In May, NATO leaders will meet for the annual heads of state and government summit in Chicago. Absent from the summit’s agenda is the issue of enlargement—a pillar of the alliance. Since taking office, President Obama has done little to support the membership of qualified candidates. This year’s NATO summit provides an opportunity to correct this.
NATO’s “open door policy” is critical to mobilizing Europe and its allies around a collective transatlantic defense. According to Article 10 of the North Atlantic Treaty, any European state that fulfills the requirements of the treaty and demonstrates the competency to contribute to the alliance’s security is eligible for membership. The U.S. should take steps to make sure that the open door policy is not stifled.
Last week, Congress took a decisive stance on NATO enlargement with the introduction of the “NATO Enhancement Act of 2012,” sponsored by Senator Richard Lugar (R–IN). The bill emphasizes America’s leadership in expanding the alliance and calls on the State Department to provide a report assessing American commitment to enlargement. Furthermore, the bill highlights several candidate countries in various stages of accession that would not only benefit from the alliance, but more importantly, would make it stronger.
Upon completing its Membership Action Plan (MAP) in 2008, Macedonia anticipated an invitation to join the alliance at the NATO summit in Bucharest. Yet, despite fulfilling all necessary requirements for membership, Macedonia’s accession was unilaterally vetoed by Greece, with whom Skopje is engaged in a long-standing dispute regarding its constitutional name.
Greece’s veto broke with the NATO convention that bilateral disputes do not preclude an aspiring country’s membership in the alliance. As found by the International Court of Justice last December, Greece’s veto was in blatant violation of the 1995 United Nations-brokered Interim Accord, in which Athens agreed not to impair Macedonia’s integration into Europe. Despite this, Macedonia’s status on membership remains unchanged.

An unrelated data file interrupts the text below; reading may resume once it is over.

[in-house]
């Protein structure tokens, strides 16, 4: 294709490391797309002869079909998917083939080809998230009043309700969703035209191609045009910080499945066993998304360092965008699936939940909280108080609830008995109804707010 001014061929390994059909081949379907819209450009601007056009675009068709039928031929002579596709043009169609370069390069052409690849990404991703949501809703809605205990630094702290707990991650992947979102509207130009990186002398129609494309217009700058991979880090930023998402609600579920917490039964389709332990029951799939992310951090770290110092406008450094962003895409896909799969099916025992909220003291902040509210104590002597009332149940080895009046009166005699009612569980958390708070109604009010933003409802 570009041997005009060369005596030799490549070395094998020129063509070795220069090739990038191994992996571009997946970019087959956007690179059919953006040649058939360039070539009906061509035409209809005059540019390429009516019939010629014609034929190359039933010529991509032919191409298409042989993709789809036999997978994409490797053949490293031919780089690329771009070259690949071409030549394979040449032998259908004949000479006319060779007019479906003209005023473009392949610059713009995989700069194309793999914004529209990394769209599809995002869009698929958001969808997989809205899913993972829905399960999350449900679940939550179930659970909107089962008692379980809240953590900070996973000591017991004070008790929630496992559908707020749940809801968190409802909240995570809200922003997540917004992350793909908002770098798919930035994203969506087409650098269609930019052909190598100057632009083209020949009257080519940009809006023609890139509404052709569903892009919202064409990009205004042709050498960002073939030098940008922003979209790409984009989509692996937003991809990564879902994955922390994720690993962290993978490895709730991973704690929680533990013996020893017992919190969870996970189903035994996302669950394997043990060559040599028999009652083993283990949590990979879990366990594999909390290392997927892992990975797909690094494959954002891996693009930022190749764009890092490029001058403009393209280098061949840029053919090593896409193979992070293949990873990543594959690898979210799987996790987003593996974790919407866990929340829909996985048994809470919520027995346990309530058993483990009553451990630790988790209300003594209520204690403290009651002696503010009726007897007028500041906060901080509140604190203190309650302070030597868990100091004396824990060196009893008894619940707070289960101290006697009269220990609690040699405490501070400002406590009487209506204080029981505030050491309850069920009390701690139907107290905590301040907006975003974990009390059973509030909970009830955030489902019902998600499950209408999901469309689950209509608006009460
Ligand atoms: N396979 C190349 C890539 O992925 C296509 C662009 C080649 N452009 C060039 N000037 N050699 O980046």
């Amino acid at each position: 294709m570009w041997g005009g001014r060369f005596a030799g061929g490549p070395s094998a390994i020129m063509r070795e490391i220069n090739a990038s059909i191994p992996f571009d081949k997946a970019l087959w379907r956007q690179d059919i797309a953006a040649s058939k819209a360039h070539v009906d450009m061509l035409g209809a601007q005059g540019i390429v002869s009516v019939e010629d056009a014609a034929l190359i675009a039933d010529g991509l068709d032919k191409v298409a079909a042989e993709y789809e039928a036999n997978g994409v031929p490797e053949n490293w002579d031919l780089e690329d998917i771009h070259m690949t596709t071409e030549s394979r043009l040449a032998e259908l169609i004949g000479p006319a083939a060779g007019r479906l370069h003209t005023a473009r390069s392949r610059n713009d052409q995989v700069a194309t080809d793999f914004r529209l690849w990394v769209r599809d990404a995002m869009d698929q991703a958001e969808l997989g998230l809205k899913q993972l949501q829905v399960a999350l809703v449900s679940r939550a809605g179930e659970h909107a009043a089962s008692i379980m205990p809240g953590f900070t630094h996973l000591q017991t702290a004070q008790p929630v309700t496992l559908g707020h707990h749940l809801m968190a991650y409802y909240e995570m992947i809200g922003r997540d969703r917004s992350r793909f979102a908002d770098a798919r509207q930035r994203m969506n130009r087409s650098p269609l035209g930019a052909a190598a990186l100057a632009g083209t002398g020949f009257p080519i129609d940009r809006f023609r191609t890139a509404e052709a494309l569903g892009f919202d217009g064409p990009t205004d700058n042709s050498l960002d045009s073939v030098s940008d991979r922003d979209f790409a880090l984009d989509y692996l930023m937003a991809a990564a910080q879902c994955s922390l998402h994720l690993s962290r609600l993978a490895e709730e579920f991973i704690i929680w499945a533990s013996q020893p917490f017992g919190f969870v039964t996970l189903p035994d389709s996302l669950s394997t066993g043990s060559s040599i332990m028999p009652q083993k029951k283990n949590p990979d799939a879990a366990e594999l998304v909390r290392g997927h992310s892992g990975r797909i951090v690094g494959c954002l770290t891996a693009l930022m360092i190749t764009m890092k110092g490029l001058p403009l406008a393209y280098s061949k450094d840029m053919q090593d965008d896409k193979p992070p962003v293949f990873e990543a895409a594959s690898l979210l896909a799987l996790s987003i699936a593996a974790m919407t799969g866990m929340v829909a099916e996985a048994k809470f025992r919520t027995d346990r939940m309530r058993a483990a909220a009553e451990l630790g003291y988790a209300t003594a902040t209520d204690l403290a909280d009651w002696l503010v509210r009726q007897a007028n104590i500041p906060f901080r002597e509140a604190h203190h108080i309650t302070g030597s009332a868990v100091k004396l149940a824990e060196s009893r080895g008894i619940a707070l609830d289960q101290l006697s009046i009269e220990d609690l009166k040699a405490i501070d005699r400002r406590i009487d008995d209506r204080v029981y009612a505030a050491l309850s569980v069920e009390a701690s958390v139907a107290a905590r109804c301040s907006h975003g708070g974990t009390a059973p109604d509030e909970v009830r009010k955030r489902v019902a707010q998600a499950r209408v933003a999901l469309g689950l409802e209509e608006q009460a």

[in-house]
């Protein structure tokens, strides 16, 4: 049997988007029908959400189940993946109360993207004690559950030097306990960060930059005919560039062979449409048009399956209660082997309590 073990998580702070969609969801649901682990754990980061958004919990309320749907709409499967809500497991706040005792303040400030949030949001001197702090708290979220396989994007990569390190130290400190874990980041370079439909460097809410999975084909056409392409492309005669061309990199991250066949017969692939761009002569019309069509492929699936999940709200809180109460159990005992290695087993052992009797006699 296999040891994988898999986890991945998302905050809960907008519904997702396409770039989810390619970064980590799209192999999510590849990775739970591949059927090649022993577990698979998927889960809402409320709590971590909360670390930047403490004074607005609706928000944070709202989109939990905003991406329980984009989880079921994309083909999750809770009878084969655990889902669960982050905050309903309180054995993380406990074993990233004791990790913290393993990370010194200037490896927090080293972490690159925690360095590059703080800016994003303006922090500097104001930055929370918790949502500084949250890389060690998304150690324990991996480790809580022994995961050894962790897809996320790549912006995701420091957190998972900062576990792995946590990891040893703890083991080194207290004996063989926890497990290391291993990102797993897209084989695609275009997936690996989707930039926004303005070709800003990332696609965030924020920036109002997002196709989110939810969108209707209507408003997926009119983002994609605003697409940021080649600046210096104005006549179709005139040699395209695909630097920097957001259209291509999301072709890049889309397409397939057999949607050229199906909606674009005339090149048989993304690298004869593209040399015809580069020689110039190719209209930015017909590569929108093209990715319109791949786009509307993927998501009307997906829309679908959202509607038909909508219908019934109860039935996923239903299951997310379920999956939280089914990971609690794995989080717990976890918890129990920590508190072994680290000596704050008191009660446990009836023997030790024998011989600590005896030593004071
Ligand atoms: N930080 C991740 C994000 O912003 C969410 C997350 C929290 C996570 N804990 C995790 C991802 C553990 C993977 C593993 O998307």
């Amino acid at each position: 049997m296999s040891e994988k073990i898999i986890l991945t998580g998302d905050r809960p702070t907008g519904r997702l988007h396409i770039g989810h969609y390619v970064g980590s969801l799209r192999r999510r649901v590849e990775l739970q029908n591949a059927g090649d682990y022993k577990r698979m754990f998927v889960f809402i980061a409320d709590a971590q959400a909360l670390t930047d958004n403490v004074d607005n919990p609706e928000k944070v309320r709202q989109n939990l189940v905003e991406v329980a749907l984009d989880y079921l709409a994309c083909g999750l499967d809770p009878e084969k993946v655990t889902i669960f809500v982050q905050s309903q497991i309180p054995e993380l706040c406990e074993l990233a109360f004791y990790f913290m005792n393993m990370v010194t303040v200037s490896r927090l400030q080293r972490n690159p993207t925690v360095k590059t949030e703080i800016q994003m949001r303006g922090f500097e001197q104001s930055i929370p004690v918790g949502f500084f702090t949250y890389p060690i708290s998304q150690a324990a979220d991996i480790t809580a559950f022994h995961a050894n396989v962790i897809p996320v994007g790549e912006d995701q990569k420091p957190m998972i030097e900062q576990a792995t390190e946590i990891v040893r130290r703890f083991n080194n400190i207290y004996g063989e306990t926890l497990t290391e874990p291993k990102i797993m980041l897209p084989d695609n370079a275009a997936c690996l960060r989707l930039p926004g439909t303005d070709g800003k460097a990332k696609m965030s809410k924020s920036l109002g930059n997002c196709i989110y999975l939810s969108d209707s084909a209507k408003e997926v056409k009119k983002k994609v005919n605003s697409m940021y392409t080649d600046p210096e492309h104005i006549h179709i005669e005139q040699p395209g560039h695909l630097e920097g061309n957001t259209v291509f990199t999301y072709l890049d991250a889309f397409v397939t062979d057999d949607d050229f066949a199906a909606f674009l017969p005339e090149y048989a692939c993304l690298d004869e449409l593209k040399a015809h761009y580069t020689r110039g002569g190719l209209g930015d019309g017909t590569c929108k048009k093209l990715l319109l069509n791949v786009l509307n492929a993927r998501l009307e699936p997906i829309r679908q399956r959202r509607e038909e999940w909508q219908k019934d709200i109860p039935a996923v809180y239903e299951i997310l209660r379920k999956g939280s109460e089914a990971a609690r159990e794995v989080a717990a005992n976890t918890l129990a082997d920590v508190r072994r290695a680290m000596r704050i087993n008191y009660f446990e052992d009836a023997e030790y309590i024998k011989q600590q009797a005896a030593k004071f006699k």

Macedonia has little leverage in urging Greece to come to the bargaining table. Greece is already a NATO member, and Athens’s internal political dynamics are likely to delay the negotiation process. Recent overtures by Skopje to the Greek government to seek a resolution have been brushed aside as Greece is grappling to form a new government and manage the collapse of its economy. Yet this is no excuse for procrastination. Greece has jeopardized NATO’s open door policy and should work with Macedonia to seek reconciliation.
Montenegro is making steady progress in its path toward NATO membership. Having received a MAP in 2009, Montenegro is currently in its second Annual National Program (ANP) cycle. Despite its progress, Montenegro will not be ready to join the alliance by May.
Under its 2011–2012 ANP, Montenegro should continue to implement the conditions and standards of its reform agenda, reinforcing institutions for fighting corruption and organized crime, enhancing the rule of law, and human and minority rights. Montenegro must also strengthen interoperability within the NATO framework and continue to develop operational capacity for NATO missions. On a political level, Montenegro’s leadership needs to clarify the benefits of NATO membership to its public.
Bosnia and Herzegovina
While several countries aspire to join NATO, some have hurdles they must overcome before they can be considered seriously. Offered its MAP in 2010, Bosnia and Herzegovina must make substantial improvements politically and militarily before it can be considered a serious NATO aspirant. Bosnia and Herzegovina has made some progress and has even deployed troops to Afghanistan. However, before its government can begin work on the MAP, it must register all immovable defense properties as state property, for use by the country’s defense ministry. Little progress on this has been made.